If the Paleo Diet is so great, why did the cavemen die so young?
If you’ve ever started or talked about starting, the Paleo Diet with someone you know, you may have heard a rebuttal question similar to the one above. It’s a valid question. If the Paleo Diet is so good for you, then why didn’t the cavemen live longer? Valid question, but it is positioned with many fallacies in the argument. Let’s examine the question at face value. If someone truly believes that the Paleo Diet (the name coming from the Paleolithic Era style of eating) is faulty because the cavemen eating it didn’t live longer, are they really looking at the macro view of life back in those days? The simple answer – is no. There are a few reasons why the average age of people living in the early eras didn’t survive long, but their diet of lean meats, green leafy veggies, nuts and seeds, and some fruit wasn’t what killed them. The truth is, many people lived well into their later years (the 50s and 60s) during that time. The factors that aren’t immediately placed into consideration with the Paleo Diet vs Caveman survival argument are extremely high infant mortality rates, death from infectious disease due to a lack of modern medicine, vulnerability to predators, and inferior shelter that exposed humans to extreme elements. We’ll briefly discuss each individually.
A brief lesson in statistics
Before diving into the various dangers that humans faced, let’s take a look at how these statistics came into the argument in the first place. Average vs. Mode. Understanding two basics, yet very important formulas in statistics will help alleviate some confusion about early human lifespan data. Take a look at the following statements: “The average caveman lived to be 30” “The average age of death for a caveman was 30” The first statement uses the word “average” in the cultural norm sense. It positions the statement to read that the average caveman would live to 30, but not much more. The second statement uses the term average as more of mathematical formula for determining lifespan. In the second statement, you are finding the average of a group of numbers by adding all of the numbers together and dividing by the number of numbers that you used. Put another way, if you took two people from that era, one who lived to the age of 55, and the other who only lived to the age of 5, and found the average lifespan, you would come up with an age of 30, so the average isn’t necessarily an accurate representation of the true lifespan. (55+5=60/2=30) To find a more accurate representation of the average lifespan, it would be more accurate to find the MODE.
In statistics, the mode is the value that occurs most frequently in a given set of data.
In other words, if we took the ages of all cavemen during that time and found the age value that was most frequent at the time of death, we would have a better representation of the lifespans during that time, as opposed to taking the average and assuming that to be the typical lifespan across the board. But why was the data so skewed towards earlier deaths? It had more to do with external elemental factors than their diet.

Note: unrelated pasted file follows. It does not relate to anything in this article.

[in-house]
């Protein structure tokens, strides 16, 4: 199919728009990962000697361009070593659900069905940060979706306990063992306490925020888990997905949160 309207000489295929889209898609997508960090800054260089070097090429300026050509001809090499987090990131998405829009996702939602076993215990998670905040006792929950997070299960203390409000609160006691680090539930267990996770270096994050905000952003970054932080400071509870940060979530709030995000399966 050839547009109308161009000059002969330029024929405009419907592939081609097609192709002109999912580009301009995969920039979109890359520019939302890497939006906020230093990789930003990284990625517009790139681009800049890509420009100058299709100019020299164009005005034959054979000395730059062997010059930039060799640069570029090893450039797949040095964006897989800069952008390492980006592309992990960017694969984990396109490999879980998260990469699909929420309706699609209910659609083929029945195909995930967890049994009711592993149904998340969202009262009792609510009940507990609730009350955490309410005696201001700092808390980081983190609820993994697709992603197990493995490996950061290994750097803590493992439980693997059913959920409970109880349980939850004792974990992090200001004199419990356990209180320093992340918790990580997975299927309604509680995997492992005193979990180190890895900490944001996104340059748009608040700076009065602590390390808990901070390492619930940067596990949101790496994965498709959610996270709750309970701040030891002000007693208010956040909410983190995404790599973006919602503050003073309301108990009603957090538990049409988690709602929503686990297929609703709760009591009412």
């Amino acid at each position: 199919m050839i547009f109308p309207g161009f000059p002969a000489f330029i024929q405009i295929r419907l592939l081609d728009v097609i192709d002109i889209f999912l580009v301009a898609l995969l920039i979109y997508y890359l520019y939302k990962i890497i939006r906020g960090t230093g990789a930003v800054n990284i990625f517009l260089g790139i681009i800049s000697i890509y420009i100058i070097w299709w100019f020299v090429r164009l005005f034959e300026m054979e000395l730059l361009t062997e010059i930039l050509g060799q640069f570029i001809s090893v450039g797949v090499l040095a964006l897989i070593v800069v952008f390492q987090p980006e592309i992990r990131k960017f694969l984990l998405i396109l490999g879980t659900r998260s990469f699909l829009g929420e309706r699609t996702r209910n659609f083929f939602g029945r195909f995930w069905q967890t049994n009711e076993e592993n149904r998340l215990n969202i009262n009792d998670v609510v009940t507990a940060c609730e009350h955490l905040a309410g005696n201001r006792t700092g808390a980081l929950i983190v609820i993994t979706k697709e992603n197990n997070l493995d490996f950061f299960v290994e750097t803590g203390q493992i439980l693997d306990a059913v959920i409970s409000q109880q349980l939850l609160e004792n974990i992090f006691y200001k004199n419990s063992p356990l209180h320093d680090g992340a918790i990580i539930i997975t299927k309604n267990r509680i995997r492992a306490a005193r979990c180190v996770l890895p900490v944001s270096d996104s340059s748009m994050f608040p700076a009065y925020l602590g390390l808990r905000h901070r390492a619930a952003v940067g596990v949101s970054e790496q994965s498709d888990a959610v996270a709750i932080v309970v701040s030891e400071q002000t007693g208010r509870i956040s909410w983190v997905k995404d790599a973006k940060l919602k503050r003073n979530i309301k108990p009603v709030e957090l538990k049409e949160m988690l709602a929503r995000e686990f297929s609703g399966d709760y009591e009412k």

Extremely high infant mortality rates
With the absence of modern medicine, infant mortality rates were very high. Going back to the discussion on average, the high infant mortality rate brings down the average lifespan age, and diet during that time is not a defining factor. Many humans who survived birth, the infant years, and lived into their 20’s often went on to live much longer lives. Deaths from infectious diseases led to a much higher mortality rate than we see today. Unfortunately, the lack of immunizations, antibiotics, and modern medical procedures led to a large number of infant deaths, which creates a much lower average lifespan statistically.
Vulnerability to predators
Eating lean meats, green veggies, nuts, seeds, and some fruit doesn’t protect you from predators. We obviously have the resources and technological advancements to protect ourselves in the wild against other animals. Firearms, explosives, protective gear, and other weaponry was not readily available for cavemen, so their ability to be the dominant force in nature was hindered. Predators were a real threat and were a common cause of death for cavemen.
Inferior housing and shelter made life tough
Today, we have the luxury of having 4 walls, a roof, heating, and shelter from the elements. This wasn’t the case for cavemen. Anyone who has lived in the northeast for any stretch of time between the months of November and April knows that it gets cold with the likely chance of terrible driving conditions. Imagine not being able to protect yourself from the elements during that time. The inferior shelter was a real issue for cavemen, and it is an often overlooked part of the lifespan argument.
So, did they really die young because of diet?
At this point, you should have a few counter-arguments in your arsenal for the Paleo Diet versus lifespan debate. Just remember that correlation does not imply causation. Statistics have a funny way of being able to tell you whatever you want them to, but remember that a Paleo type diet has extremely important health benefits and the average lifespan of those living during that time was often cut short for reasons outside of what they ate. Inadequate medical technology, predators, and inferior shelter were major contributors to a shortened lifespan. Next time someone knocks your clean eating habits because of a myth they heard, you’ll be ready with a rebuttal that goes beyond just how great you look and feel.